When the Bears take the field Friday against No. 8 Washington State, the team will likely be battling far more than the Cougars’ high-flying offense and pressuring defense. Because of the ongoing Napa Valley fires and resulting smoke, the entire Bay Area, especially the East Bay, is experiencing the worst air quality in recorded history.
Cal head coach Justin Wilcox and his team will be put at an elevated risk of respiratory issues, on top of likely getting blown out for the third straight week — this time at home.
Washington State is a beast. It may just be the best team Cal plays all year. Oregon and USC beat the Bears by a combined score of 31 points, and the Cougars have beaten those teams by a combined 26.
Quarterback Luke Falk is one of the very best signal-callers in the nation. The all-time Pac-12 leader in completions, Falk currently ranks fourth on ESPN’s “Heisman Watch.” The senior has thrown for 2,000 yards and NCAA-best 19 touchdowns this year, against only two interceptions and on nearly 72 percent completion, and he efficiently leads one of the best offenses in the nation with a style very familiar to the Cal faithful — the air raid.
Wazzu head coach Mike Leach is an excellent disciple of the long-tossing method, and he is currently running it better than Cal’s former skipper Sonny Dykes ever could. The offense is perfectly catered to Falk’s strengths and is highly advanced, even relative to the hyper-progressive college game. Every skill position player is an immediate threat, with seven different players hauling in a touchdown this year. The two lead halfbacks, James Williams and Jamal Morrow, are used almost equally in the passing game as they are in the run attack. The two have combined for 95 carries and three rushing touchdowns, in addition to 64 receptions and eight scores through the air.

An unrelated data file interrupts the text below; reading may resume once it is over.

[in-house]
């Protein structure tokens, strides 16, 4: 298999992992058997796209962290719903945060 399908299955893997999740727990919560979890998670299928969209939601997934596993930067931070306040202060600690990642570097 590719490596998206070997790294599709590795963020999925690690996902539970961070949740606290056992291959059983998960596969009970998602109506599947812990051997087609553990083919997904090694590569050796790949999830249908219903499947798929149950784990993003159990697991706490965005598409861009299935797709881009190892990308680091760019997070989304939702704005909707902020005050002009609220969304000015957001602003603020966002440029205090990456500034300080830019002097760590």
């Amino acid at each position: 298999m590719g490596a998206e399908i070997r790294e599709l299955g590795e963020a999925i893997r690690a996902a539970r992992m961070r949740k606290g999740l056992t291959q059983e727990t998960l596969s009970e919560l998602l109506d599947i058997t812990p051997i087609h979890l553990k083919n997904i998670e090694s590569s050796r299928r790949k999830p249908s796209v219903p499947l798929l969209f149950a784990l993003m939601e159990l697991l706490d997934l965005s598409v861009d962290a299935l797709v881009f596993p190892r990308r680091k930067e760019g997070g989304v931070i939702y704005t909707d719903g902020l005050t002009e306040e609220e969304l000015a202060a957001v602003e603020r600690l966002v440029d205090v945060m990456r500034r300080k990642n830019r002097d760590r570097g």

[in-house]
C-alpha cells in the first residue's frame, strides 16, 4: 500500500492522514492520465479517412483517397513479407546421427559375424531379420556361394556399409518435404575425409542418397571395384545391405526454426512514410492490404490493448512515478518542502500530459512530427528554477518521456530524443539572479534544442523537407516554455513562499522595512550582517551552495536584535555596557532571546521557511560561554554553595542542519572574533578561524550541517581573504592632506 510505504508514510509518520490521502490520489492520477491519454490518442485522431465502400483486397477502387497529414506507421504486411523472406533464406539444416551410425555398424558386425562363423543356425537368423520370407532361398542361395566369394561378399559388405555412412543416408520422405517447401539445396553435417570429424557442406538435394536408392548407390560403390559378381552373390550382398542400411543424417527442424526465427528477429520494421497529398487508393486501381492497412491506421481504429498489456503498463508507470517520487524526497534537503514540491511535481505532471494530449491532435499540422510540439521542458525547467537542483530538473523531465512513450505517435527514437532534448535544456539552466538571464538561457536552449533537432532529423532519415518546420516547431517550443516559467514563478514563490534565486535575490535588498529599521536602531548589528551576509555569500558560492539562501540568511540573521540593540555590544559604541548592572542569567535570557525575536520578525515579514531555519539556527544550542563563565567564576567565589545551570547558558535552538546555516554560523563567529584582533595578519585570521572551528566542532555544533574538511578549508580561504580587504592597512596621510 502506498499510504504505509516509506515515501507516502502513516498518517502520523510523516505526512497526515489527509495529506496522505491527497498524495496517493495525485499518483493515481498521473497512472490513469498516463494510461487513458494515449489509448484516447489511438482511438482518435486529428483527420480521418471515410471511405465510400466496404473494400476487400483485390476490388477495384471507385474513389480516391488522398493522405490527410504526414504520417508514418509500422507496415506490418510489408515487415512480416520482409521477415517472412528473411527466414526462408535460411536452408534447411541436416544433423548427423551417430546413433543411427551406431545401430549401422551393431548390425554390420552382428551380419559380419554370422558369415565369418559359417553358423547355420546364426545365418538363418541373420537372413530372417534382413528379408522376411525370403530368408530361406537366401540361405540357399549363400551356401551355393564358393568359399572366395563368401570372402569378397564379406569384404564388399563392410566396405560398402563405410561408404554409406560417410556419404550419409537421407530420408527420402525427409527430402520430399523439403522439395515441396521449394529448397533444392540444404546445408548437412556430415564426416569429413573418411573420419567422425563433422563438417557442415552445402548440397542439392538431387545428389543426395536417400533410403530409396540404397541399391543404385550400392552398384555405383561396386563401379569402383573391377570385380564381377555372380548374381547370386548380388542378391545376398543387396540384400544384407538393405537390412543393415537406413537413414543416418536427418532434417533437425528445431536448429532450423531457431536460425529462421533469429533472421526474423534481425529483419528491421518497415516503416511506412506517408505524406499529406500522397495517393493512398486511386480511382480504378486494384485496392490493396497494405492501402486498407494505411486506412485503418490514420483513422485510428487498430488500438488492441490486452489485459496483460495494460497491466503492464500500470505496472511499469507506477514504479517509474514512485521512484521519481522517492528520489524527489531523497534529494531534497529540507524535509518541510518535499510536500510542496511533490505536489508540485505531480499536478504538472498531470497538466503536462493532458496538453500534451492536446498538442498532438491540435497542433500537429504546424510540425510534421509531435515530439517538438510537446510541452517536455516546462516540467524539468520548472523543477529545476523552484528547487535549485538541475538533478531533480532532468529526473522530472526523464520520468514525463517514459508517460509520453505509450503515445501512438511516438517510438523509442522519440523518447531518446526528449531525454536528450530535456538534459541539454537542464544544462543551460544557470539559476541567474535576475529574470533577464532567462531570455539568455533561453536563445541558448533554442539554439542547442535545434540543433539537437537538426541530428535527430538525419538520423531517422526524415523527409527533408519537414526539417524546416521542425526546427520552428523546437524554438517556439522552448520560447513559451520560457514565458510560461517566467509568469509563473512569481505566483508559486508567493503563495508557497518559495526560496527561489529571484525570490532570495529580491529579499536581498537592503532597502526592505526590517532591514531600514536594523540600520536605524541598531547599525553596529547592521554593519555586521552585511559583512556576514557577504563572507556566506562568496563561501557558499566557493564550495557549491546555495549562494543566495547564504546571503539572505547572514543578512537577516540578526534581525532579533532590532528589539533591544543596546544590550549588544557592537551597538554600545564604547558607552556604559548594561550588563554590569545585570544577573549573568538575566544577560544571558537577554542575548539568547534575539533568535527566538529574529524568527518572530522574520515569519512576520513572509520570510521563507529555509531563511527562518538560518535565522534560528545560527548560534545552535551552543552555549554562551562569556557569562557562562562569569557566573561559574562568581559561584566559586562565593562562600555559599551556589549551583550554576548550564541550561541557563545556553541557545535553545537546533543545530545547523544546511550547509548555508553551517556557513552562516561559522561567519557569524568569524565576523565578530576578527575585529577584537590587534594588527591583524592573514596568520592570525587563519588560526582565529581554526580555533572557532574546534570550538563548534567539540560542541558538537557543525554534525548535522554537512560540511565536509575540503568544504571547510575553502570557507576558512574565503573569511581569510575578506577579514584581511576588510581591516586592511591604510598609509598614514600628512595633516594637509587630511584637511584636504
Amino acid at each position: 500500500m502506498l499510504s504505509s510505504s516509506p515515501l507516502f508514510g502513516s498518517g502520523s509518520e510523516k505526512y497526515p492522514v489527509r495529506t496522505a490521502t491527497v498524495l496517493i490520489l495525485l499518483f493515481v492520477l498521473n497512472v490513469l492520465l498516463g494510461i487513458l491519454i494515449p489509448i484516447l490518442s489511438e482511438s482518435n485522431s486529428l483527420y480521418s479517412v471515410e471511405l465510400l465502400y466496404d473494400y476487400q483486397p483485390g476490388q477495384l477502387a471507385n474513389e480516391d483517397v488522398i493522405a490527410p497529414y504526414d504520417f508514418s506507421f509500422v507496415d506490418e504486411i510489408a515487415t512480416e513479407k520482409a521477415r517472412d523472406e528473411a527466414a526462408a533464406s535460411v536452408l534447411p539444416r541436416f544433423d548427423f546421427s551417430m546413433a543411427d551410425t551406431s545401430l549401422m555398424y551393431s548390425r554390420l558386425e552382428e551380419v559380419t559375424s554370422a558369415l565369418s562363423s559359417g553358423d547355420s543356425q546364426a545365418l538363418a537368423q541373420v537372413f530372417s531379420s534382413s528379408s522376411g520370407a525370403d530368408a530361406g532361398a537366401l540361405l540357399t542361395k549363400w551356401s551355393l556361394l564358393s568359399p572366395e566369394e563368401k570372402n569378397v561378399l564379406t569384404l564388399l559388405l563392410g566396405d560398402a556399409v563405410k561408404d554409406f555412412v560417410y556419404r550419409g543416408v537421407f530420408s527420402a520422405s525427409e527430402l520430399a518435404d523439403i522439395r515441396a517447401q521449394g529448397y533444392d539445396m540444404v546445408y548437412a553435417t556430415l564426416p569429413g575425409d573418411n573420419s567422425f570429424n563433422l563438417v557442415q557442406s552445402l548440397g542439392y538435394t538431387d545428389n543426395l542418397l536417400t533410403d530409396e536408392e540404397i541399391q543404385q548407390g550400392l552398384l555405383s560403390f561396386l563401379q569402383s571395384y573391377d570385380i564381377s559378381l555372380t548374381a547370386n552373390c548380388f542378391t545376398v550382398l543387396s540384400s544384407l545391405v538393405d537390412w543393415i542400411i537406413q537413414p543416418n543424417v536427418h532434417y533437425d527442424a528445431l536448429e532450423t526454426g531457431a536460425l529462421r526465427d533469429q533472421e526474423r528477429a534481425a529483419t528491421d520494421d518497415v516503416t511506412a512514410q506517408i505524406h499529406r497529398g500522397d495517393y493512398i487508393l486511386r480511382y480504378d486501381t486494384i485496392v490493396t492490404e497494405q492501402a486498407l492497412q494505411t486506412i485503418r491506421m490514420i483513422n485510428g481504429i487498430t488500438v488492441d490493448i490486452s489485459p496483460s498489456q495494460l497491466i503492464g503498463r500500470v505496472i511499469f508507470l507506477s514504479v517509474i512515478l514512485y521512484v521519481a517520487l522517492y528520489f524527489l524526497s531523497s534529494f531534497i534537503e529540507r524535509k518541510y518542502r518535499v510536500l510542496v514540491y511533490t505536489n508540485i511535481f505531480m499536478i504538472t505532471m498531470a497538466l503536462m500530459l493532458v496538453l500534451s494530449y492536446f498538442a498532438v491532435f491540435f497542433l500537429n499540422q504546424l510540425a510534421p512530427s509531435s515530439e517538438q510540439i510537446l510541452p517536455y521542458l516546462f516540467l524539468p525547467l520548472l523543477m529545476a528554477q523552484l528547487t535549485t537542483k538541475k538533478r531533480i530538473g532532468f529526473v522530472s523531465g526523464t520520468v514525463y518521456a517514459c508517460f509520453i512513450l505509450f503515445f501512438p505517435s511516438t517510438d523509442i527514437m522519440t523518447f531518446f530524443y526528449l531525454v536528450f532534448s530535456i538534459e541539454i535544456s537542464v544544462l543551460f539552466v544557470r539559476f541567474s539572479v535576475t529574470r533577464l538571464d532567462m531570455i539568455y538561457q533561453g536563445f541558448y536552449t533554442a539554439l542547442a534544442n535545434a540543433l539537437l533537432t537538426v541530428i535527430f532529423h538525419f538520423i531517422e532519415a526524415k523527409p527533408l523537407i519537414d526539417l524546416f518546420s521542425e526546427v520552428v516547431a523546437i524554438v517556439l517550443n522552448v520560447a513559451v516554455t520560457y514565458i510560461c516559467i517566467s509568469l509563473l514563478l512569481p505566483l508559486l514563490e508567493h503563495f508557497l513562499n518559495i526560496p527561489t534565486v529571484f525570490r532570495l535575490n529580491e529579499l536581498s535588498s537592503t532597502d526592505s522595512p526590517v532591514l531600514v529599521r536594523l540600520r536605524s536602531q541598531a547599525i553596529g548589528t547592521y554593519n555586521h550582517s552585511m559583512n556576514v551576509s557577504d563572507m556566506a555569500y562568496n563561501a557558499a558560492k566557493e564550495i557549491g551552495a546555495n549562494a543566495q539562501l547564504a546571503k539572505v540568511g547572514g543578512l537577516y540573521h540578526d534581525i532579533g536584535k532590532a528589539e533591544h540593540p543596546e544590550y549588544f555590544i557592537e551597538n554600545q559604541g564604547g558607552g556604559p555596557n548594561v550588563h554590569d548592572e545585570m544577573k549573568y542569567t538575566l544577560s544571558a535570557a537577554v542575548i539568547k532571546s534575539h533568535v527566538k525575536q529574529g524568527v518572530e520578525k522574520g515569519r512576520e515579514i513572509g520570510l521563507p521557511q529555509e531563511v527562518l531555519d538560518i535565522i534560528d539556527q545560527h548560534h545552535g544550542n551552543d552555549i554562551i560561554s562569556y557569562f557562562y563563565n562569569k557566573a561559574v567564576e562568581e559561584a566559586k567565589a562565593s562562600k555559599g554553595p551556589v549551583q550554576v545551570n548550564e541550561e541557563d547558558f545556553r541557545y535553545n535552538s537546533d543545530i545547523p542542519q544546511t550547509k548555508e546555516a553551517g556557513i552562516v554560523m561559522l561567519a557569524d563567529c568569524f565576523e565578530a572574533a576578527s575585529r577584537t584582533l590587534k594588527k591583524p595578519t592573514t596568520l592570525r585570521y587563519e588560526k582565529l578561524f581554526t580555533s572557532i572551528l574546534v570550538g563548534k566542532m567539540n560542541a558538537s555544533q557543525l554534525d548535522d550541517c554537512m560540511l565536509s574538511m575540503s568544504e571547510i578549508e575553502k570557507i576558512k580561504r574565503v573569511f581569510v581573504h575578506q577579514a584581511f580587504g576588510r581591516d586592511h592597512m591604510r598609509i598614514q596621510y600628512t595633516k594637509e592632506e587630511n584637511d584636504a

The Bears, on the other hand, have been playing offense with one arm tied behind their back. Wide receiver Demetris Robertson’s absence has been devastating, and heaped onto that has been a rotating cast of injured skill players that have prevented quarterback Ross Bowers from finding any sort of consistent rhythm in the passing game. The 80-yard, zero-touchdown, eight-sack outing he had in Seattle last week was a long time coming, and it’s hard to predict a drastically different outcome against a Cougar defense that is becoming one of the very best in the country.
After years of horrid defensive metrics, Wazzu has racked up the fourth-most sacks in the nation this season and held the then-best-scoring offense in Oregon to just 10 points at home. If the Bears’ struggles on offense don’t somehow convert to strengths — and quickly — they likely won’t even get to seven.
But don’t let any of this take away from the fact that this game should 100 percent not be played. As Lisa Fasano of the Bay Area Air Quality Management District said Wednesday, “We’re seeing elevated levels of particulate matter that are higher than we’ve ever seen since we began measuring that in 2000.”
“This is not the kind of thing that you want to have people out running and breathing in,” she said. “It’s very hazardous.”
On Thursday, particle pollution in the area registered 14 times the level that the government deems safe. Yet, Cal head coach Justin Wilcox and the Pac-12 don’t think the game will be affected.
The Bears showed no growth from their Oregon game to Washington, and on a short week of practice, it would be hugely surprising to see enough of an improvement to make this game competitive. And with Berkeley resembling a nuclear winter, it looks like this contest, for reasons much bigger than the talent differential on the field, will not be pretty.